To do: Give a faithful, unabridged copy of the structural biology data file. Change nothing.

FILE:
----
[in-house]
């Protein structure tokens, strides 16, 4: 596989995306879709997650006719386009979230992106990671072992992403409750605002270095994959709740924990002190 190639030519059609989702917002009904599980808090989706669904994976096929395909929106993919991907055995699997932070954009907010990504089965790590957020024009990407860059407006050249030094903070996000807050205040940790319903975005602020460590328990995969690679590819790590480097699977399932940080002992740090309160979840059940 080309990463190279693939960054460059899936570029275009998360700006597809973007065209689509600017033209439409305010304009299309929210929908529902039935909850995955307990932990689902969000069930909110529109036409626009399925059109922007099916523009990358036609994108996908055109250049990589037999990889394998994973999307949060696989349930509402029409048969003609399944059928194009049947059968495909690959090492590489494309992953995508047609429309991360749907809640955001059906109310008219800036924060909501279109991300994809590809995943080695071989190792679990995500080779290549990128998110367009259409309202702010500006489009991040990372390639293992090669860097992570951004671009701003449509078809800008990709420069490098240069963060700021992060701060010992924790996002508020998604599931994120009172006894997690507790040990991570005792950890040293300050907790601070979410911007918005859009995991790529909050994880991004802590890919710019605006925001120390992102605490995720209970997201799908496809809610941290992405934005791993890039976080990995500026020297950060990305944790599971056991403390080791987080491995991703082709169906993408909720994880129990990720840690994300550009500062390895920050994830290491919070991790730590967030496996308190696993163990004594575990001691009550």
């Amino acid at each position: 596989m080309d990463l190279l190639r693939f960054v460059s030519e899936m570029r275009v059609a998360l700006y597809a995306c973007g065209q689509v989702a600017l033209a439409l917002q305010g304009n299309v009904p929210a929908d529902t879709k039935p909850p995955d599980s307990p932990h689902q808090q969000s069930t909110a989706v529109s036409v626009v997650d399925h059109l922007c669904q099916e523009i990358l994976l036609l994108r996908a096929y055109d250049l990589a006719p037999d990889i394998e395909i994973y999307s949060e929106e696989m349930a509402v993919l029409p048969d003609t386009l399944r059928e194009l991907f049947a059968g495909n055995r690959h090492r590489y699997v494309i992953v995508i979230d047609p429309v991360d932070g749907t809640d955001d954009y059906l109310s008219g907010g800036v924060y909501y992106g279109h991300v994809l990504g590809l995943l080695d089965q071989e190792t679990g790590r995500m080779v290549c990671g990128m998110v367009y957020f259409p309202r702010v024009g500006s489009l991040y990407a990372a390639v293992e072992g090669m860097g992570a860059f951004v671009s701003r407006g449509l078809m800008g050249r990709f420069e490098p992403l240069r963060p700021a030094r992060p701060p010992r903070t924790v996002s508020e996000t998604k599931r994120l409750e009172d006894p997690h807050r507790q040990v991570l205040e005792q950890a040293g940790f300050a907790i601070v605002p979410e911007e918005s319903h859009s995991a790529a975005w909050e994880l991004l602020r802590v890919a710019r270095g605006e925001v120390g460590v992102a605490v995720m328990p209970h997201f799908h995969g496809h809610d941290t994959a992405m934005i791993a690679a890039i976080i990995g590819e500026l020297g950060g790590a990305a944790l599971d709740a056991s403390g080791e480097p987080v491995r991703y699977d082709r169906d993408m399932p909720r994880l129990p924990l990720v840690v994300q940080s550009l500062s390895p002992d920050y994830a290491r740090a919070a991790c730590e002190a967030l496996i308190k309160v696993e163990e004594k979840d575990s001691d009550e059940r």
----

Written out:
[in-house]
């Protein structure tokens, strides 16, 4: 596989995306879709997650006719386009979230992106990671072992992403409750605002270095994959709740924990002190 190639030519059609989702917002009904599980808090989706669904994976096929395909929106993919991907055995699997932070954009907010990504089965790590957020024009990407860059407006050249030094903070996000807050205040940790319903975005602020460590328990995969690679590819790590480097699977399932940080002992740090309160979840059940 080309990463190279693939960054460059899936570029275009998360700006597809973007065209689509600017033209439409305010304009299309929210929908529902039935909850995955307990932990689902969000069930909110529109036409626009399925059109922007099916523009990358036609994108996908055109250049990589037999990889394998994973999307949060696989349930509402029409048969003609399944059928194009049947059968495909690959090492590489494309992953995508047609429309991360749907809640955001059906109310008219800036924060909501279109991300994809590809995943080695071989190792679990995500080779290549990128998110367009259409309202702010500006489009991040990372390639293992090669860097992570951004671009701003449509078809800008990709420069490098240069963060700021992060701060010992924790996002508020998604599931994120009172006894997690507790040990991570005792950890040293300050907790601070979410911007918005859009995991790529909050994880991004802590890919710019605006925001120390992102605490995720209970997201799908496809809610941290992405934005791993890039976080990995500026020297950060990305944790599971056991403390080791987080491995991703082709169906993408909720994880129990990720840690994300550009500062390895920050994830290491919070991790730590967030496996308190696993163990004594575990001691009550």
């Amino acid at each position: 596989m080309d990463l190279l190639r693939f960054v460059s030519e899936m570029r275009v059609a998360l700006y597809a995306c973007g065209q689509v989702a600017l033209a439409l917002q305010g304009n299309v009904p929210a929908d529902t879709k039935p909850p995955d599980s307990p932990h689902q808090q969000s069930t909110a989706v529109s036409v626009v997650d399925h059109l922007c669904q099916e523009i990358l994976l036609l994108r996908a096929y055109d250049l990589a006719p037999d990889i394998e395909i994973y999307s949060e929106e696989m349930a509402v993919l029409p048969d003609t386009l399944r059928e194009l991907f049947a059968g495909n055995r690959h090492r590489y699997v494309i992953v995508i979230d047609p429309v991360d932070g749907t809640d955001d954009y059906l109310s008219g907010g800036v924060y909501y992106g279109h991300v994809l990504g590809l995943l080695d089965q071989e190792t679990g790590r995500m080779v290549c990671g990128m998110v367009y957020f259409p309202r702010v024009g500006s489009l991040y990407a990372a390639v293992e072992g090669m860097g992570a860059f951004v671009s701003r407006g449509l078809m800008g050249r990709f420069e490098p992403l240069r963060p700021a030094r992060p701060p010992r903070t924790v996002s508020e996000t998604k599931r994120l409750e009172d006894p997690h807050r507790q040990v991570l205040e005792q950890a040293g940790f300050a907790i601070v605002p979410e911007e918005s319903h859009s995991a790529a975005w909050e994880l991004l602020r802590v890919a710019r270095g605006e925001v120390g460590v992102a605490v995720m328990p209970h997201f799908h995969g496809h809610d941290t994959a992405m934005i791993a690679a890039i976080i990995g590819e500026l020297g950060g790590a990305a944790l599971d709740a056991s403390g080791e480097p987080v491995r991703y699977d082709r169906d993408m399932p909720r994880l129990p924990l990720v840690v994300q940080s550009l500062s390895p002992d920050y994830a290491r740090a919070a991790c730590e002190a967030l496996i308190k309160v696993e163990e004594k979840d575990s001691d009550e059940r």